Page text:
Carpark in Carmelite convent approved despite Order’s objection

Commission chairperson Elizabeth Ellul votes against the Balluta development but is outvoted by the two other commission members

The outline permit was approved on the strength of a lease agreement that the developer had reached with the Order's previous prior, who is his brother
The outline permit was approved on the strength of a lease agreement that the developer had reached with the Order's previous prior, who is his brother

The Planning Authority has approved an underground car park in the Carmelite convent grounds at Balluta despite an unequivocal objection by the Carmelite Order, which owns the site.

The outline permit was approved on the basis of an agreement signed by the Order’s former prior, who is the brother of the developer.

The decision was postponed last month after Planning Commission chairperson Elizabeth Ellul had asked the case officer to seek legal advice due to the objection presented by the site owners.

The authority’s legal office replied that since the applicant had a lease agreement which contemplated a car park, the applicant did not need “additional consent” from the owner.

Despite the legal reply, the Planning Commission chairman still voted against approval but was outvoted by two other board members - Anthony Borg and Claude Mallia.

The Carmelite Order is currently suing applicant Joe Cilia to rescind a lease agreement signed by its former prior, who is also his brother, which foresees commercial development on the convent grounds. 

It also presented a judicial protest asking the PA to stop processing the present application. But the PA insisted that it was legally obliged to process the application on the basis of the original lease agreement. 

In March 2017, the PA turned down a controversial commercial development consisting of retail outlets and office development on a proposed first floor.

The proposal also foresaw an underground car park for 84 spaces on the same site. Subsequently, a new application was submitted by Cilia envisaging a car park for 115 cars.

Plans presented with the application refer to the “relocation” of the existing statue of the Virgin Mary and 11 olive trees and two palm trees to the car park’s roof, which would be turned into a garden. 

The parking will consist of three underground levels and a ground-floor level. The existing boundary wall’s fronting will be retained but its height will be increased from 5.4m to 7.3m. The development is deemed to conform with the local plan.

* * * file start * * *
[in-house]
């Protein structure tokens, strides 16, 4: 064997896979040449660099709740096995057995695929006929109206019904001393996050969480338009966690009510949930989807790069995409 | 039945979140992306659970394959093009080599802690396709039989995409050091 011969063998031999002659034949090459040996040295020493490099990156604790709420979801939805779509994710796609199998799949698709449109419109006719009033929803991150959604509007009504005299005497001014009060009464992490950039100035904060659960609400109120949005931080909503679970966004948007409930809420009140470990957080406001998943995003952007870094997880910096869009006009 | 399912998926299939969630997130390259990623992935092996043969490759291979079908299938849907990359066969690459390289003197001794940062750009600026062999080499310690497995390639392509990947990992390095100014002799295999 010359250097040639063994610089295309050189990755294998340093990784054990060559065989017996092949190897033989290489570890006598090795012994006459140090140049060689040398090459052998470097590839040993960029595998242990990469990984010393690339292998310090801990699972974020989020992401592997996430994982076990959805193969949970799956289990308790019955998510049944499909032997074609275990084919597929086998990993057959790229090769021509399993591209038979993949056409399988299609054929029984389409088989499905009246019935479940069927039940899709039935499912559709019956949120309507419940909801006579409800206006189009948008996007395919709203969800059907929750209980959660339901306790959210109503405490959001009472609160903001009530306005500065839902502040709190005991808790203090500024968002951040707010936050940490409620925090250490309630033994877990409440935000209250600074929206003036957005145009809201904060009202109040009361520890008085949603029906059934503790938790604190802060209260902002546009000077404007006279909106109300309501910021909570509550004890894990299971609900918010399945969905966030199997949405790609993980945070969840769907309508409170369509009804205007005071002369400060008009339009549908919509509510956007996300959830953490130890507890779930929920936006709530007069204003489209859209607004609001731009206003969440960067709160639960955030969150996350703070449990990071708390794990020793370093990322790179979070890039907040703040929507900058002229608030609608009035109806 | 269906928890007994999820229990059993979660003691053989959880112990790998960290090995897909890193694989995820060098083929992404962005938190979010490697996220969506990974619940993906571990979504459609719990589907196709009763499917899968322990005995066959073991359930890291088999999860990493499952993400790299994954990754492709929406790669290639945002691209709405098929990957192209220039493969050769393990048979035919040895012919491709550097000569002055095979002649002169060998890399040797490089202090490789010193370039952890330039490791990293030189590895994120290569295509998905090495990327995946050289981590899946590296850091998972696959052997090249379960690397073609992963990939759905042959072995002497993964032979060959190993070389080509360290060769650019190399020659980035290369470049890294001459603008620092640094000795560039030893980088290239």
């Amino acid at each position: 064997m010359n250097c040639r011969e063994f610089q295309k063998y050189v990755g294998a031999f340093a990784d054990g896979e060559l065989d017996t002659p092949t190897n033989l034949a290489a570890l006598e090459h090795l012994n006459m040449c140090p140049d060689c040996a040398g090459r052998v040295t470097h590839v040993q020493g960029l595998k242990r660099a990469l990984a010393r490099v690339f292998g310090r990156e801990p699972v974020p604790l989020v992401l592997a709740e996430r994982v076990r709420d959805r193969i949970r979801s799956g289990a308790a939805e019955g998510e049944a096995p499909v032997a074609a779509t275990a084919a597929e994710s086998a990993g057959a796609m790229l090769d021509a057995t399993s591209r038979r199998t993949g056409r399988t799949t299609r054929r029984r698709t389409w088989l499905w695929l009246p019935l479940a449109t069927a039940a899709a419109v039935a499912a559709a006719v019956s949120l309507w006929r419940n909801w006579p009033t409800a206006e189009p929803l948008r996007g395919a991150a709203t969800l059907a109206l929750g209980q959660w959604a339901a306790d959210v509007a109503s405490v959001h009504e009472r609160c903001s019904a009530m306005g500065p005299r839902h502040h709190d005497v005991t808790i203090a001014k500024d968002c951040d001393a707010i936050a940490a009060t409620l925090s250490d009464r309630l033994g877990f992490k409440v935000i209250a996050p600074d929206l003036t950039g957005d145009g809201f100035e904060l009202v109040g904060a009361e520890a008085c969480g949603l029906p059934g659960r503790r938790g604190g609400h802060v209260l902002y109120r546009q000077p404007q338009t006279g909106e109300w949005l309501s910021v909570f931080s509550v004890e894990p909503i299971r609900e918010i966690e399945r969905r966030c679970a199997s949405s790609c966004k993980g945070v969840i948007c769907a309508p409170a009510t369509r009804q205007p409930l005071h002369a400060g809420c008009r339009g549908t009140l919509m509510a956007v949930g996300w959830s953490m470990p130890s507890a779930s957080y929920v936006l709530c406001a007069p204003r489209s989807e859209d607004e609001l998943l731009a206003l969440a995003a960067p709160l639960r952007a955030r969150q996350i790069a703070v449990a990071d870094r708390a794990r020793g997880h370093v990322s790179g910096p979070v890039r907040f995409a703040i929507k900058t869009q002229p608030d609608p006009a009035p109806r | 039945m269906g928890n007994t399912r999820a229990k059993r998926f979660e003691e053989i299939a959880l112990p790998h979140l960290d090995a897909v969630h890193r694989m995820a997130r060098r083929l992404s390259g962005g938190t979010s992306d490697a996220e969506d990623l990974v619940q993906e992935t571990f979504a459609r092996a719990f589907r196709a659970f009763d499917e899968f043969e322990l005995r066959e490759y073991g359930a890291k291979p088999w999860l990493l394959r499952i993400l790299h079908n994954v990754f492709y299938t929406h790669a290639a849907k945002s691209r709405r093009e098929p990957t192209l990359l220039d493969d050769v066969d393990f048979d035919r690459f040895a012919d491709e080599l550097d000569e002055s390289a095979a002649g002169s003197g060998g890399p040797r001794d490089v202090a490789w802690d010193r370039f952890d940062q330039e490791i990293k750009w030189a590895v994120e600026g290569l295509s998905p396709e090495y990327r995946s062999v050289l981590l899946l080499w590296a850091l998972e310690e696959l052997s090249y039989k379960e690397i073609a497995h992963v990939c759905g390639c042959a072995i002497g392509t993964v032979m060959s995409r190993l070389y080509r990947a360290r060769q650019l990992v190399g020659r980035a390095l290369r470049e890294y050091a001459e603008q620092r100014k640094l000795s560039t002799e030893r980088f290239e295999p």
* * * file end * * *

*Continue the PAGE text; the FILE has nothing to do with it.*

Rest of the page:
In the application presented in March, Joe Cilia claimed he had the “consent of the owners”. But in an objection letter, the Carmelite Order insisted that the applicant did not have their consent, and that it had already informed Cilia in writing that they would object to any application for a car park in the area, prior to the submission of the latest application. 

The law specifically states that anyone submitting an application for development must certify to the PA that “he is the owner of the site or that he has notified the owner of his intention to apply by registered letter and that the owner has granted his consent to such a proposal”.

But the law also states an application can be submitted if the proponent is “authorised to carry out such proposed development under any other law or through an agreement with the owner”.

The 760sq.m site proposed for the car park lies in the back yard of the Carmelite convent which is scheduled as a Grade 2 protected building and is in the immediate vicinity of the Carmelite parish church, scheduled as Grade 1. 

The Carmelite Order had entered into a 50-year lease agreement with Cilia in 2011 for the development of the gardens into a supermarket.  Back then, the Order’s prior was Fr Anthony Cilia, the developer’s brother. The land was originally granted on emphyteusis to the Curia in 1890, on condition that it is not transferred or used for other purposes. 

When the Archbishop came to know of this contract, he immediately filed a court injunction to stop the development. The new Carmelite prior also objected to the development. 

While recommending approval the case officer warns that if the declaration of ownership, as contained in the application form, is determined as incorrect by a court of law, the development permission may be rendered null and void. 

In June, the Superintendence for Cultural Heritage strongly objected to the application warning of a “potential threat to the stability and integrity of the scheduled monuments”. 

But following the submission of a works method statement by the developer, the cultural watchdog stopped objecting to the development, while imposing a number of conditions, including the reinstatement of the garden above the proposed structures as a garden, with topsoil above the structures. The statue that is present on site is to be carefully removed, safely stored and relocated at the end of the work.

Cilia will still have to apply for a full permit as the application approved today is an outline one.

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